The biggest impact upon the surroundings was a group of older women who were abuzz with excitement. Two of the group were leaving that afternoon for London, then on to Scotland, and they were telling everyone about it. During the course of my manicure, women came and went, giving them greetings and sharing in the anticipation – it was genuinely lovely. As they chatted, concernedly, about the difference between Scottish and English currency, I couldn’t help but butt in. The moment they heard my voice and realised I was a genuine Londoner (well, as genuine as they were likely to get in their town) there were screeches of joy. Immediately, I was called upon to explain everything – the money, the transport, the royal family (they were excited to see the new Diana movie in London – poor them, I hear it’s dreadful), and, bizarrely, how far away Paris was. I was in my element and nearly offered them a Liz walking tour special! It was a lovely moment, and wouldn’t have happened, had I kept my mouth shut.

Gorgeous GelatoIncredible gelato in Berkeley. (Manicure 3 days later…) 

Then there’s the customer service that goes beyond the call of duty – Charlotte, fitting room supervisor at Market Street GAP, I’m looking at you! I appreciate that GAP generally does have an emphasis on customer service, but this was the first time I’d been asked my name in a fitting room and felt genuinely un-judged when returning items that didn’t work. I left feeling warm and fuzzy, purchasing a pair of ‘sexy boyfriend’ jeans. [As I quipped on Twitter & Facebook last week, the ‘sexy boyfriend’ has yet to materialise…] Four hours later, I returned with my friends in tow. They spent quite a while in the fitting rooms and invited me in to give judgement on items – at which point Charlotte spotted me and greeted me with an enthusiastic “hello Liz!” Impressive. She proceeded to give excellent outfit advice to all of us and was particularly good at locating sizes missing from the shelves. It’s got to be said, we were sad to leave – I felt like I’d made a friend for life.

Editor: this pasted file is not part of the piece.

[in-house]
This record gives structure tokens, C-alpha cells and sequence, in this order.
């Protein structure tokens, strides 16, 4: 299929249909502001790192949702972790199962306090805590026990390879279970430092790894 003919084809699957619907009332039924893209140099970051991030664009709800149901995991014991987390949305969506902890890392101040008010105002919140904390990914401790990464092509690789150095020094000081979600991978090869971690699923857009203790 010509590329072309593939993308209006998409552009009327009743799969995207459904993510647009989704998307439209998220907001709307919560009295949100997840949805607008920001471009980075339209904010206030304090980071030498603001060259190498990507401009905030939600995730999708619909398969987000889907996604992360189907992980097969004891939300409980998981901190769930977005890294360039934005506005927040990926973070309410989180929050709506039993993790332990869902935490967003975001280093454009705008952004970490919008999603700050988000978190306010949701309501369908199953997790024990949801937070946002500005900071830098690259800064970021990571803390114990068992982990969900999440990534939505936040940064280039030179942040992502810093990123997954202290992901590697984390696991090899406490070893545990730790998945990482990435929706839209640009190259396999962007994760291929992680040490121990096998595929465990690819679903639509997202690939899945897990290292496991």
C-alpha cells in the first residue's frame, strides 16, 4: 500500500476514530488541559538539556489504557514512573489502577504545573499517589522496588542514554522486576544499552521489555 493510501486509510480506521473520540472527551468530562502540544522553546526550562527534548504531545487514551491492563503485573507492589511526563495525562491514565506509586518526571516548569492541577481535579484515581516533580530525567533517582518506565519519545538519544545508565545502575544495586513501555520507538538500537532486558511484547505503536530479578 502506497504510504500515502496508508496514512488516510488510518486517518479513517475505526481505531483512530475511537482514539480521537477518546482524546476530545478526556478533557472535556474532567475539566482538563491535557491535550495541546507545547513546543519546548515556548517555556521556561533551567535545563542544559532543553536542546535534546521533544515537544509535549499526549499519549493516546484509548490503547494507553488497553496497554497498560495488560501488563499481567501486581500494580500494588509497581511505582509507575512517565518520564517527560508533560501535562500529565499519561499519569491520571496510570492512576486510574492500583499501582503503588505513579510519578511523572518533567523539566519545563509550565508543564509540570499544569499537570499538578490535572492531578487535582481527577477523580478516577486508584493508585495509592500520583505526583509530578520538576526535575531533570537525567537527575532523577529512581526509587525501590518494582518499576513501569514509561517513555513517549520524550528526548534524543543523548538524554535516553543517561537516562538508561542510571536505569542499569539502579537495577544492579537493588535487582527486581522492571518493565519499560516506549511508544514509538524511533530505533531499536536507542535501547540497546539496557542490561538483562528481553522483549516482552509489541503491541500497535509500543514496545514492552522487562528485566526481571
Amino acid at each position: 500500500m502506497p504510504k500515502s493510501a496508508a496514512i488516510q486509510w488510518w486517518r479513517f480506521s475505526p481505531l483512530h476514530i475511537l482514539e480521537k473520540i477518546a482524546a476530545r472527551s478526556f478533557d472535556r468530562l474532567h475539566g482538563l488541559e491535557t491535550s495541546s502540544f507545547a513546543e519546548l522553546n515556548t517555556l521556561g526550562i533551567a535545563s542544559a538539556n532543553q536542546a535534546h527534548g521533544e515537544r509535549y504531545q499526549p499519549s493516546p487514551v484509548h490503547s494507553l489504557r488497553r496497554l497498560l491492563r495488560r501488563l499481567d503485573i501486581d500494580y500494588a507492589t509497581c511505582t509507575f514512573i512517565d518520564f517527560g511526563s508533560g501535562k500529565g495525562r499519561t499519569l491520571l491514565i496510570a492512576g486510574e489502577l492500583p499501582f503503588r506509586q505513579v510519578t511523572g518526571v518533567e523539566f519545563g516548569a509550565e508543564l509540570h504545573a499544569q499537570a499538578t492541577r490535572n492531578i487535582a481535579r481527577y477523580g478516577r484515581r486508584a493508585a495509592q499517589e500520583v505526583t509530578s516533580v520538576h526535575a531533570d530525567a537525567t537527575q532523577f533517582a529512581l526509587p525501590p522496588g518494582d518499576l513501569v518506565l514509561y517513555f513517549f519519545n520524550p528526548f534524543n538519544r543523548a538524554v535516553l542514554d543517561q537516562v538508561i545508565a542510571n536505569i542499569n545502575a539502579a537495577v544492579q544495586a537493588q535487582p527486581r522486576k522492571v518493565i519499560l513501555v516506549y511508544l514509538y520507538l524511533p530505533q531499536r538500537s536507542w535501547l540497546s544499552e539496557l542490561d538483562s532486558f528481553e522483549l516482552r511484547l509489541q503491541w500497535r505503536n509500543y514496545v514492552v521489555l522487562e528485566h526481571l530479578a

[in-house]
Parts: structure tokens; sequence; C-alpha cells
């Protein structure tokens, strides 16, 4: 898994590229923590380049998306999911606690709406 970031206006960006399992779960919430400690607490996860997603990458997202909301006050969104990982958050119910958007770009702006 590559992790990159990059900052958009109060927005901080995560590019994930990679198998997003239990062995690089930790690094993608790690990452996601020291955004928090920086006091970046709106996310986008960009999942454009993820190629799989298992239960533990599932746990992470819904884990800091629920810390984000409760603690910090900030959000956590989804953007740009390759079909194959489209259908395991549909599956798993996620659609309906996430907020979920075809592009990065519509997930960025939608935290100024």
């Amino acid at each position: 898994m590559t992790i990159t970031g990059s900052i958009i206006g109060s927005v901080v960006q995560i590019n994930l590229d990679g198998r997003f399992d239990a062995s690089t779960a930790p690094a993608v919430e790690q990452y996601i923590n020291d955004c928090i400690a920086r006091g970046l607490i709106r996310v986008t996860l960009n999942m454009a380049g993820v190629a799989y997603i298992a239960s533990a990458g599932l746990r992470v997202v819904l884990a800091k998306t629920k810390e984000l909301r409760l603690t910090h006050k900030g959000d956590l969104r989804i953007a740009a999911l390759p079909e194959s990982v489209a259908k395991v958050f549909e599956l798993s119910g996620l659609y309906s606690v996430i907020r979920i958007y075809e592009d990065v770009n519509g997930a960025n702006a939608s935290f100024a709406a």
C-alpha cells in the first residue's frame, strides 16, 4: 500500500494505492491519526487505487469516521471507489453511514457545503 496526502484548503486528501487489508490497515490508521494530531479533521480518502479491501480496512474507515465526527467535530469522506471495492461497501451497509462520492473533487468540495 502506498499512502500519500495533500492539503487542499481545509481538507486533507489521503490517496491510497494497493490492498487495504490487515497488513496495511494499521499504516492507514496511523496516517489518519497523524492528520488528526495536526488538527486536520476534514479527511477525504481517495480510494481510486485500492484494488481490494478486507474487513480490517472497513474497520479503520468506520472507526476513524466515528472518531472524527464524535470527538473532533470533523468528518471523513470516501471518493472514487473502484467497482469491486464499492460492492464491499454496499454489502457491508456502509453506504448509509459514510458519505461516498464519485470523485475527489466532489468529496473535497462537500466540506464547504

This long, rambling, telling of stories is simply my way of saying “Come on Brits! We can do this too!” Not in a fake way, but in a genuine, interactions can improve someone’s day kind of way. It’s not hard!

Oh, and just for a sense of balance, we did have one example of bad customer service too. Peet’s (in Berkeley) – a chain that’s almost as ubiquitous as Starbucks in California – provided us with service so shocking that we didn’t go to another branch all trip.

[The food photos may seem unconnected to the post, but I felt they needed to be shared somewhere! The full set of Californian photos is now on Flickr.]

California Dreaming

I’m back. Actually, I’ve been back since Sunday, but the first day back at Vicar School (for the first day of the final year *gulp*) followed by a very full day back at church, followed by jet lag sucking all writing ability out of my brain has meant that blogging has been in abeyance.

As the rain lashes against the windows, the sun and heat of California seems like a dream. Was it only this time last week that I was sitting outside a bar in Berkeley eating sliders? Or sitting in a hot tub enjoying a glass of wine? Ho hum. Life continues in London and at quite a pace.

The highlights? Well, to follow on from my Silicon Valley adventures, we did return to Apple. Inside Infinite Loop 3, we spent over an hour sitting in the pleasant gardens outside the Apple canteen. (We arrived at ‘cookie happy hour’, surely any hour that involves cookies is happy?) Shannon had originally met the head of Apple’s ‘Evangelism’ team in May, through a mutual friend, and fixed up a meeting at his office so he could share some of his thoughts about the connections between business, the church and theology. Fascinating stuff.